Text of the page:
Thomas Hervé Mboa Nkoudou (University of Laval) and Jérôme Avom (Higher institute of medical technology, Cameroon) explain in Makery (French | English) how open science will make access to healthcare easier in developing countries, following their seminar on“Biohacking in the medical field: perspectives for developing countries” which was held in Yaoundé, Cameroon in May 2017. The seminar was co-organised by open science in Haiti and in Africa (Apsoha) and the Yaoundé Higher institute of medical technology (ISTM) with funding from the Goethe Institute and support from the international network Open Science Hardware (GOSH). GOSHers participating included:
- André Maia Chagas from Open Neuroscience on DIY medical devices.
- Marc Dusseiller on bioelectronics, haemocytometrics and microscopy
- Xiamyra Daal from the Waag Society on the Biohack Academy
- Tobias Wenzel on DocuBricks and an open source, parametric gel electrophoresis system.
- Pierre Padilla and Don Andrès from the Syntechbio network in Latin America who presented setting up a lab for low cost.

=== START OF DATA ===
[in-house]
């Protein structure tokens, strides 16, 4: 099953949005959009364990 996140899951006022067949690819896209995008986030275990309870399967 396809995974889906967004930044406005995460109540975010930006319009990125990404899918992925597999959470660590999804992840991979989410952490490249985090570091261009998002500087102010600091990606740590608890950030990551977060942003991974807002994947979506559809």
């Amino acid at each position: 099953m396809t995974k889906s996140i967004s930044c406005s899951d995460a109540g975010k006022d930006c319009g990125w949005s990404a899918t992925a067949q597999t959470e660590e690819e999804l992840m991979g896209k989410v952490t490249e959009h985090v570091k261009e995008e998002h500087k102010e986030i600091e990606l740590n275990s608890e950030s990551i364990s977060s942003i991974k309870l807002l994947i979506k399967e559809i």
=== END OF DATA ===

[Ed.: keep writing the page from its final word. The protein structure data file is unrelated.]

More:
- Luc Jonveaux explained how to build an ultrasound medical imaging apparatus for less than $500.
- Tabi Ebanda showed the plans of the device he designed to keep track of sick people’s liver cells.
The GOSH community assisted with provision of materials for workshops in microscopy, Arduino, Raspberry (RPi3), soldering and bio-printing and we’re grateful for the on-going support of the Alfred P Sloan Foundation that enabled the GOSH maker kits to be compiled.
We’re also excited to see what Thomas, Jérôme and colleagues do next as they have exciting plans!
Following the success of this first seminar, we felt the need to reproduce this experience in several African countries. The idea then emerged to organize a series of similar workshops grouped under the name Afrobiohacking Tour. To be continued!